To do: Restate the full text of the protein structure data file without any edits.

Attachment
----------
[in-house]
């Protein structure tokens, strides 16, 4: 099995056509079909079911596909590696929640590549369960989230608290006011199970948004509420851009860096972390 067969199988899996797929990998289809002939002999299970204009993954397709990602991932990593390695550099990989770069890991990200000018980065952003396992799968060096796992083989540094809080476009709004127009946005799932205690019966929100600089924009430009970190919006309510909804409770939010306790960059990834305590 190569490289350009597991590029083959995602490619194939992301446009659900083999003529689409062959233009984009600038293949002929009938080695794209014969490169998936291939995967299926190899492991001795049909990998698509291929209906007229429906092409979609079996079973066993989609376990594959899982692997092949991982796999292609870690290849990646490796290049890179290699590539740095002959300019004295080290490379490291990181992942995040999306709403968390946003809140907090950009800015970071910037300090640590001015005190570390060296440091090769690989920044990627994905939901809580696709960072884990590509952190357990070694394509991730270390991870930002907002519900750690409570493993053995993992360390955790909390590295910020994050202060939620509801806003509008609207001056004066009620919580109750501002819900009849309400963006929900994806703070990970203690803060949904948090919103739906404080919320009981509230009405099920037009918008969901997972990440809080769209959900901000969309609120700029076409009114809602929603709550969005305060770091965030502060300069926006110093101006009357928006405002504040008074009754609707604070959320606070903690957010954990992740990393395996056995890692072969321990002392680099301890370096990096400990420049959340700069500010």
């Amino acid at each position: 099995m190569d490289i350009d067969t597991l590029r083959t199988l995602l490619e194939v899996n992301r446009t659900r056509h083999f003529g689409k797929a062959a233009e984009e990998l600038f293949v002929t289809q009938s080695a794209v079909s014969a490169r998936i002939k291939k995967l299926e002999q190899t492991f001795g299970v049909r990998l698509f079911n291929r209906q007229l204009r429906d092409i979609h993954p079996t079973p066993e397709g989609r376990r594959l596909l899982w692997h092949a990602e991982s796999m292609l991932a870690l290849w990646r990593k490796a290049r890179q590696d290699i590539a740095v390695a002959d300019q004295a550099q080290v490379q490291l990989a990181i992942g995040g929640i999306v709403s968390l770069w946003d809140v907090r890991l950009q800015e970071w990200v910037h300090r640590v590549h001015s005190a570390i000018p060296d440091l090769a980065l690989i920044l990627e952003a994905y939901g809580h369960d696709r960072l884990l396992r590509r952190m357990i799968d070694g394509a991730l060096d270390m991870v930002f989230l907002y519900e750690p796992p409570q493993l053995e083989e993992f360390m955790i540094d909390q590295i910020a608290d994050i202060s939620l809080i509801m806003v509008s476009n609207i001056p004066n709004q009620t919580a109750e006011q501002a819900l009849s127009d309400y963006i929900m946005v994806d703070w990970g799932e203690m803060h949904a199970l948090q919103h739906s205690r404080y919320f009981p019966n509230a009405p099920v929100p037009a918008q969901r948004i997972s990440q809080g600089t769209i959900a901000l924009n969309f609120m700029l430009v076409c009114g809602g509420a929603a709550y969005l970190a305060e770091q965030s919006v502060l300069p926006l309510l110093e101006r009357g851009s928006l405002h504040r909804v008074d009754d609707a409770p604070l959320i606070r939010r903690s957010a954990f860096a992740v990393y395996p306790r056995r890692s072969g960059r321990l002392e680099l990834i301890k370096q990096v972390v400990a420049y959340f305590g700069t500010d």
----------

[in-house]
């Protein structure tokens, strides 16, 4: 099995056509079909079911596909590696929640590549369960989230608290006011199970948004509420851009860096972390 067969199988899996797929990998289809002939002999299970204009993954397709990602991932990593390695550099990989770069890991990200000018980065952003396992799968060096796992083989540094809080476009709004127009946005799932205690019966929100600089924009430009970190919006309510909804409770939010306790960059990834305590 190569490289350009597991590029083959995602490619194939992301446009659900083999003529689409062959233009984009600038293949002929009938080695794209014969490169998936291939995967299926190899492991001795049909990998698509291929209906007229429906092409979609079996079973066993989609376990594959899982692997092949991982796999292609870690290849990646490796290049890179290699590539740095002959300019004295080290490379490291990181992942995040999306709403968390946003809140907090950009800015970071910037300090640590001015005190570390060296440091090769690989920044990627994905939901809580696709960072884990590509952190357990070694394509991730270390991870930002907002519900750690409570493993053995993992360390955790909390590295910020994050202060939620509801806003509008609207001056004066009620919580109750501002819900009849309400963006929900994806703070990970203690803060949904948090919103739906404080919320009981509230009405099920037009918008969901997972990440809080769209959900901000969309609120700029076409009114809602929603709550969005305060770091965030502060300069926006110093101006009357928006405002504040008074009754609707604070959320606070903690957010954990992740990393395996056995890692072969321990002392680099301890370096990096400990420049959340700069500010």
């Amino acid at each position: 099995m190569d490289i350009d067969t597991l590029r083959t199988l995602l490619e194939v899996n992301r446009t659900r056509h083999f003529g689409k797929a062959a233009e984009e990998l600038f293949v002929t289809q009938s080695a794209v079909s014969a490169r998936i002939k291939k995967l299926e002999q190899t492991f001795g299970v049909r990998l698509f079911n291929r209906q007229l204009r429906d092409i979609h993954p079996t079973p066993e397709g989609r376990r594959l596909l899982w692997h092949a990602e991982s796999m292609l991932a870690l290849w990646r990593k490796a290049r890179q590696d290699i590539a740095v390695a002959d300019q004295a550099q080290v490379q490291l990989a990181i992942g995040g929640i999306v709403s968390l770069w946003d809140v907090r890991l950009q800015e970071w990200v910037h300090r640590v590549h001015s005190a570390i000018p060296d440091l090769a980065l690989i920044l990627e952003a994905y939901g809580h369960d696709r960072l884990l396992r590509r952190m357990i799968d070694g394509a991730l060096d270390m991870v930002f989230l907002y519900e750690p796992p409570q493993l053995e083989e993992f360390m955790i540094d909390q590295i910020a608290d994050i202060s939620l809080i509801m806003v509008s476009n609207i001056p004066n709004q009620t919580a109750e006011q501002a819900l009849s127009d309400y963006i929900m946005v994806d703070w990970g799932e203690m803060h949904a199970l948090q919103h739906s205690r404080y919320f009981p019966n509230a009405p099920v929100p037009a918008q969901r948004i997972s990440q809080g600089t769209i959900a901000l924009n969309f609120m700029l430009v076409c009114g809602g509420a929603a709550y969005l970190a305060e770091q965030s919006v502060l300069p926006l309510l110093e101006r009357g851009s928006l405002h504040r909804v008074d009754d609707a409770p604070l959320i606070r939010r903690s957010a954990f860096a992740v990393y395996p306790r056995r890692s072969g960059r321990l002392e680099l990834i301890k370096q990096v972390v400990a420049y959340f305590g700069t500010d």